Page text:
Rounding up trouble: OnLive, Hulu, Groupon

Break out the bubble-bursting talk, we’re rounding up some young companies in transition, in trouble or both:

• First, there’s the restructuring of Palo Alto online-gaming company OnLive, which on Friday fired many or all of its employees, according to various reports. As the Mercury News’ Troy Wolverton reported Friday and Sunday, the firings were part of a sale of the 3-year-old company to previous investor Lauder Partners. In a statement Sunday, the new OnLive called the asset sale “heartbreaking”; stressed that CEO Steve Perlman (of WebTV and QuickTime fame) did not receive compensation from the acquisition; and said that nearly half of the fired employees have been offered jobs as the streaming-game service continues to operate.

In addition, all previous investments in OnLive have been wiped out. HTC reportedly is taking a $40 million loss — not the struggling company’s first writedown, probably won’t be the last — on its gamble to grab a piece of the cloud-gaming market. Other burned investors include AT&T, Warner Bros. and Bay Area software maker Autodesk.

So what went wrong? Among the speculation: The company ran out of cash partly because of the high costs of its five data centers, according to DailyTech. And VentureBeat’s Dean Takahashi, who points out that OnLive was once said to be valued at $1.8 billion, writes that OnLive couldn’t boost its subscriber base (2.5 million users, according to the company) quickly enough. And that game publishers such as Electronic Arts were wary of the company being a middleman — they felt they could distribute their games online themselves.

• Speaking of streaming, Variety reports that Hulu CEO Jason Killar may be on his way out as parent companies News Corp. and Disney proceed with their plans to revamp the video-streaming company. Variety says Killar may want to go after what is said to be a payout of $100 million coming his way. Well, that, and perhaps to get away from the watering down of Hulu, because from what Variety says, the revamp will strip the service of content-exclusivity deals and the one-stop shop feature that have made it a leading attractive supplement or alternative to cable TV since its U.S. launch in 2008. But hey, the parent companies are said to be keen on pushing Hulu Plus, the paid subscription service, as well as more ads.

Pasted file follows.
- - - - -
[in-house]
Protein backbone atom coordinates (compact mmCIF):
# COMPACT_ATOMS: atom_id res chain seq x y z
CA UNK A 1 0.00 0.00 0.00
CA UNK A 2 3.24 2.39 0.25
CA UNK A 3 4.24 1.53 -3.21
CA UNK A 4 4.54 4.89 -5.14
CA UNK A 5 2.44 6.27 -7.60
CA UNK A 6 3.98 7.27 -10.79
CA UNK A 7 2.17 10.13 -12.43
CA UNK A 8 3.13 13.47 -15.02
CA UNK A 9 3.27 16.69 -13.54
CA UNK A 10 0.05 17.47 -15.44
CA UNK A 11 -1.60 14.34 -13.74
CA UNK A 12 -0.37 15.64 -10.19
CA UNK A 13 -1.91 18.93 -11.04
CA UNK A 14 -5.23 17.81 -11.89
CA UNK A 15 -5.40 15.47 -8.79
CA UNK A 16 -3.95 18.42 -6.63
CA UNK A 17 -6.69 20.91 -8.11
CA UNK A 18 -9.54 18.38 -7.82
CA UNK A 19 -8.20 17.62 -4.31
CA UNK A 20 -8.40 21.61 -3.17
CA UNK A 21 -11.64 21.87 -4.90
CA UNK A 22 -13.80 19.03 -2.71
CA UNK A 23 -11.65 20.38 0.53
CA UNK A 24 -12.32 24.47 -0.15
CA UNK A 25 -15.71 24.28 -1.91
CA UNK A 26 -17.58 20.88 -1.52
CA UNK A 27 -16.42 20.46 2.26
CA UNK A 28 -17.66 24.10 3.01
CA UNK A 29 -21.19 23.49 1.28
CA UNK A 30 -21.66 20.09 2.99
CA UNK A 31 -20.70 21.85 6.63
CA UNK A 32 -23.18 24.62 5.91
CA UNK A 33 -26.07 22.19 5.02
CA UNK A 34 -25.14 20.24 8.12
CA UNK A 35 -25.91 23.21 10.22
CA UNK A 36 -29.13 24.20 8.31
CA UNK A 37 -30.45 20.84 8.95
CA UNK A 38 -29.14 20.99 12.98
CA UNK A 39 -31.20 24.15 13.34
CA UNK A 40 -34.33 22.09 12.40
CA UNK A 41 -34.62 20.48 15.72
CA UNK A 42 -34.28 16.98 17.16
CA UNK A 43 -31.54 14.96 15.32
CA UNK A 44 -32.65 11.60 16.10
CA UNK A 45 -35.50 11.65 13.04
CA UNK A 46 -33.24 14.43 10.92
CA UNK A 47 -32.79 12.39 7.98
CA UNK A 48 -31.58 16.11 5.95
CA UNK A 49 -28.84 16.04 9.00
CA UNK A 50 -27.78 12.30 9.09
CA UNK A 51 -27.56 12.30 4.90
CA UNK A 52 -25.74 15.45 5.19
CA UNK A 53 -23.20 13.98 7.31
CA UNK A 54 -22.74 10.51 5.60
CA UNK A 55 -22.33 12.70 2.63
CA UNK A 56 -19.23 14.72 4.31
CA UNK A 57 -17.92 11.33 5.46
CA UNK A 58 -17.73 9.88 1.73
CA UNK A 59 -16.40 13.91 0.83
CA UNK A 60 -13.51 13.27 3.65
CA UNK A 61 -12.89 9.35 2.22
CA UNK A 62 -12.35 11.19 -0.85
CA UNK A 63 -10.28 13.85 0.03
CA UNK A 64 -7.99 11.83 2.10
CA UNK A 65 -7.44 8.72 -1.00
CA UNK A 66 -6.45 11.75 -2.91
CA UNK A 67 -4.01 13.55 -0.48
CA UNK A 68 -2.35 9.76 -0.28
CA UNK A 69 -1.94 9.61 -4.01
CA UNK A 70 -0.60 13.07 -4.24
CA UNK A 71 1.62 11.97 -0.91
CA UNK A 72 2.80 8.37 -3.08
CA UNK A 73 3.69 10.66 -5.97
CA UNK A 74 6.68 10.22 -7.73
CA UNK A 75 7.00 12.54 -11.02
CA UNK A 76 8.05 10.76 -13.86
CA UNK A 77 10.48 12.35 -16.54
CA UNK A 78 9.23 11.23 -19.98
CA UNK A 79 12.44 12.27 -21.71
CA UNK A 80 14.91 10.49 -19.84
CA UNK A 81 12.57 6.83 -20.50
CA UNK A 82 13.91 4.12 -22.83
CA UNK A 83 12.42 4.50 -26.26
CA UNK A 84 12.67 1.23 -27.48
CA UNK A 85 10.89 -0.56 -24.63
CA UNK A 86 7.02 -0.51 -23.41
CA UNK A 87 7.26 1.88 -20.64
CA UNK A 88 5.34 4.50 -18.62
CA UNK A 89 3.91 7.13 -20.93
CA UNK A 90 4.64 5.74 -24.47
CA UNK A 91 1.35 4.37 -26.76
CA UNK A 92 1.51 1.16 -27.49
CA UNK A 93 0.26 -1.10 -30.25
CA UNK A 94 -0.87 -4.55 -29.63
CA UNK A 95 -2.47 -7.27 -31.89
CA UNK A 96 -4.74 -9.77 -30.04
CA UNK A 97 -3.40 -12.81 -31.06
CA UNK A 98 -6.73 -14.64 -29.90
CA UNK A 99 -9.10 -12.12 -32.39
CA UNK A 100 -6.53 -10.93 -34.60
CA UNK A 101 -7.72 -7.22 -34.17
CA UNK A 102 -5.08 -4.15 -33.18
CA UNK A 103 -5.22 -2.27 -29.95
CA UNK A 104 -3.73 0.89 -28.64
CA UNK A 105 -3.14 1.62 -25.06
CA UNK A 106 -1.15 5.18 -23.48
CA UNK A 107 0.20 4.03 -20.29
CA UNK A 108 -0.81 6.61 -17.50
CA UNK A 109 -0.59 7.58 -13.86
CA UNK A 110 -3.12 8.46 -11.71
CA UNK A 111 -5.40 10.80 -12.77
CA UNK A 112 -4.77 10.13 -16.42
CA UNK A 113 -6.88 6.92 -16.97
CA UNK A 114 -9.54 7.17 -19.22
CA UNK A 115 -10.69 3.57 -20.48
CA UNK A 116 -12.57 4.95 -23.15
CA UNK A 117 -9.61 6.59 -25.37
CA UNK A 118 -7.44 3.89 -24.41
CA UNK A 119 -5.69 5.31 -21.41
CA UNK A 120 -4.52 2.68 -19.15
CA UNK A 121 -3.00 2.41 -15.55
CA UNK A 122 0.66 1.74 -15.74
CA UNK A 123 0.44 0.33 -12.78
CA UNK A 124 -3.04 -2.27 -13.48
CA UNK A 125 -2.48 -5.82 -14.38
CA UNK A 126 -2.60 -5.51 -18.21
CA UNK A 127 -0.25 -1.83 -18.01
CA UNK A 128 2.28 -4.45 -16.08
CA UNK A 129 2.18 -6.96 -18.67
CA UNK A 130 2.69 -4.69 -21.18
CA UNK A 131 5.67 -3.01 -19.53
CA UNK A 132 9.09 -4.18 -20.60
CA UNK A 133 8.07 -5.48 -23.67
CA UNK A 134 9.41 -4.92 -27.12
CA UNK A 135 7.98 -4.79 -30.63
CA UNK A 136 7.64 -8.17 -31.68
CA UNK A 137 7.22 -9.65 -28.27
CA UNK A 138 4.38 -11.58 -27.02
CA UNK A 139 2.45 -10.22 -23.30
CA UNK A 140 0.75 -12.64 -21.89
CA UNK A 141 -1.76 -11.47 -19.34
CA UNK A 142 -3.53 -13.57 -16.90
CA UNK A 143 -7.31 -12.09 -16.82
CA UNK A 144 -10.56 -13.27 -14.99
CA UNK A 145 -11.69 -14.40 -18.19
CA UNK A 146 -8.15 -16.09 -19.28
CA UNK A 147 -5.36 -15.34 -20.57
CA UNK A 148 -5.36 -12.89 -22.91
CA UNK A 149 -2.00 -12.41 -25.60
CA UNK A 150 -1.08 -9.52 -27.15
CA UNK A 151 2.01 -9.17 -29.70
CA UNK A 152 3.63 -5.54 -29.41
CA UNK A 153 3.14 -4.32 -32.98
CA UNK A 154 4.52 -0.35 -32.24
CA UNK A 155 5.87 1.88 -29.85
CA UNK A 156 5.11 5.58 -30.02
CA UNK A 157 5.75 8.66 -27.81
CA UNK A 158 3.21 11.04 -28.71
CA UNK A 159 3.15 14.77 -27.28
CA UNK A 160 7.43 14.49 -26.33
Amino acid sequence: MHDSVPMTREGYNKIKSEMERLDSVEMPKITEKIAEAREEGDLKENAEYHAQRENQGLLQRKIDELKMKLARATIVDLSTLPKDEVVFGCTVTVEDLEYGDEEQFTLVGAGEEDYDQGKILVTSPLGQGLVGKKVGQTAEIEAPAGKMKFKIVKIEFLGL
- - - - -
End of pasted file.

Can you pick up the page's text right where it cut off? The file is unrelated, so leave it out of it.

• Finally, there has been much written about Groupon’s recent troubles, including its disappointing earnings report less than two weeks ago, which pummeled its shares. Now the Wall Street Journal writes about some investors who have “given up” on the Chicago-based daily-deals provider. They include Silicon Valley star Marc Andreessen and his venture firm, Andreessen Horowitz, which in June sold its 5.1 million shares in Groupon, making a profit of about $14 million.

Groupon, whose business model has been questioned and whose accounting practices have drawn scrutiny, is seeing its shares rise sharply today amid a mostly down day for tech stocks. They are up more than 2 percent to $4.85 as of this post, after hitting a record closing low of $4.75 last week. The company went public in November with an initial trading price of $20.

But Kleiner Perkins Caufield & Byers has hung on to its Groupon investment, with partner Mary Meeker saying last week that “Groupon has materially exceeded our expectations in nearly all key business drivers,” according to the WSJ. Business Insider’s Henry Blodget cites this as an example that Kleiner Perkins has “lost a step,” pointing to its late-stage investments in Facebook and Zynga, too.

The two social companies have so far been big duds on Wall Street. Earlier today, Facebook shares hit a record low for the third straight trading session. They’ve since recovered, and are up nearly 4 percent to above $19 — $19 is half their May IPO trading price — as of this post.

 

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